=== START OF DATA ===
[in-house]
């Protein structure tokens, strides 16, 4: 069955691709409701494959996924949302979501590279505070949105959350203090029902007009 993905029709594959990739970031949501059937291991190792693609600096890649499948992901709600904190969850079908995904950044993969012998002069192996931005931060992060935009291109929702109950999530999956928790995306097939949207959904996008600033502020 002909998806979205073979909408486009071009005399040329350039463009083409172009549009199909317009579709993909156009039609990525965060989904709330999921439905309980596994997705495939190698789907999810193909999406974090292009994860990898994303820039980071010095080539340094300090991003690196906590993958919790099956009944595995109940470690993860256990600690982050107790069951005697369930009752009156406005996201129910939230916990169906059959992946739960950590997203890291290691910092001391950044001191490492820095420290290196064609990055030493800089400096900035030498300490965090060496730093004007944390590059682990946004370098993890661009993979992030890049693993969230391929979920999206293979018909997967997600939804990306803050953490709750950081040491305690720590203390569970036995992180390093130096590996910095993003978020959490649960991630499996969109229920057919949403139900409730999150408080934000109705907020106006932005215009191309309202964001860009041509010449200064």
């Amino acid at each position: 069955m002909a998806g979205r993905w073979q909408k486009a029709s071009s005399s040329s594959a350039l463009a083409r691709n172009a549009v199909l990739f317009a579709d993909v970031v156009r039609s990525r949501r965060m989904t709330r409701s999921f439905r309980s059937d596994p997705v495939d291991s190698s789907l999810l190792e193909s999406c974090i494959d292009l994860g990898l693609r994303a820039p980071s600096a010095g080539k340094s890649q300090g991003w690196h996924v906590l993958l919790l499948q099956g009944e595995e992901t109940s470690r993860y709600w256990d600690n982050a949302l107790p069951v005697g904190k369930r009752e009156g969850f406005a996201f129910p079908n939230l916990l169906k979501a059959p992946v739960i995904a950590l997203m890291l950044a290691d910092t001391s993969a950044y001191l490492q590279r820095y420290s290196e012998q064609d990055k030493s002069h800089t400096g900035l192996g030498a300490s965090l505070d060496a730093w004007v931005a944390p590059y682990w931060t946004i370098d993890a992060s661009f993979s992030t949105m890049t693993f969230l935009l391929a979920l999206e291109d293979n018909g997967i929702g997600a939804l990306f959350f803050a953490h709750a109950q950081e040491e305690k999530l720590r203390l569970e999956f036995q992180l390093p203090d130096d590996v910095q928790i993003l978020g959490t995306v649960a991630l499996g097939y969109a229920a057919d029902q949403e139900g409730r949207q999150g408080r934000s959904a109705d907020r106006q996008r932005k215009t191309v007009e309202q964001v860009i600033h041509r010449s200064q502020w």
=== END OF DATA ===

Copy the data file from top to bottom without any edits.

[in-house]
């Protein structure tokens, strides 16, 4: 069955691709409701494959996924949302979501590279505070949105959350203090029902007009 993905029709594959990739970031949501059937291991190792693609600096890649499948992901709600904190969850079908995904950044993969012998002069192996931005931060992060935009291109929702109950999530999956928790995306097939949207959904996008600033502020 002909998806979205073979909408486009071009005399040329350039463009083409172009549009199909317009579709993909156009039609990525965060989904709330999921439905309980596994997705495939190698789907999810193909999406974090292009994860990898994303820039980071010095080539340094300090991003690196906590993958919790099956009944595995109940470690993860256990600690982050107790069951005697369930009752009156406005996201129910939230916990169906059959992946739960950590997203890291290691910092001391950044001191490492820095420290290196064609990055030493800089400096900035030498300490965090060496730093004007944390590059682990946004370098993890661009993979992030890049693993969230391929979920999206293979018909997967997600939804990306803050953490709750950081040491305690720590203390569970036995992180390093130096590996910095993003978020959490649960991630499996969109229920057919949403139900409730999150408080934000109705907020106006932005215009191309309202964001860009041509010449200064």
């Amino acid at each position: 069955m002909a998806g979205r993905w073979q909408k486009a029709s071009s005399s040329s594959a350039l463009a083409r691709n172009a549009v199909l990739f317009a579709d993909v970031v156009r039609s990525r949501r965060m989904t709330r409701s999921f439905r309980s059937d596994p997705v495939d291991s190698s789907l999810l190792e193909s999406c974090i494959d292009l994860g990898l693609r994303a820039p980071s600096a010095g080539k340094s890649q300090g991003w690196h996924v906590l993958l919790l499948q099956g009944e595995e992901t109940s470690r993860y709600w256990d600690n982050a949302l107790p069951v005697g904190k369930r009752e009156g969850f406005a996201f129910p079908n939230l916990l169906k979501a059959p992946v739960i995904a950590l997203m890291l950044a290691d910092t001391s993969a950044y001191l490492q590279r820095y420290s290196e012998q064609d990055k030493s002069h800089t400096g900035l192996g030498a300490s965090l505070d060496a730093w004007v931005a944390p590059y682990w931060t946004i370098d993890a992060s661009f993979s992030t949105m890049t693993f969230l935009l391929a979920l999206e291109d293979n018909g997967i929702g997600a939804l990306f959350f803050a953490h709750a109950q950081e040491e305690k999530l720590r203390l569970e999956f036995q992180l390093p203090d130096d590996v910095q928790i993003l978020g959490t995306v649960a991630l499996g097939y969109a229920a057919d029902q949403e139900g409730r949207q999150g408080r934000s959904a109705d907020r106006q996008r932005k215009t191309v007009e309202q964001v860009i600033h041509r010449s200064q502020w």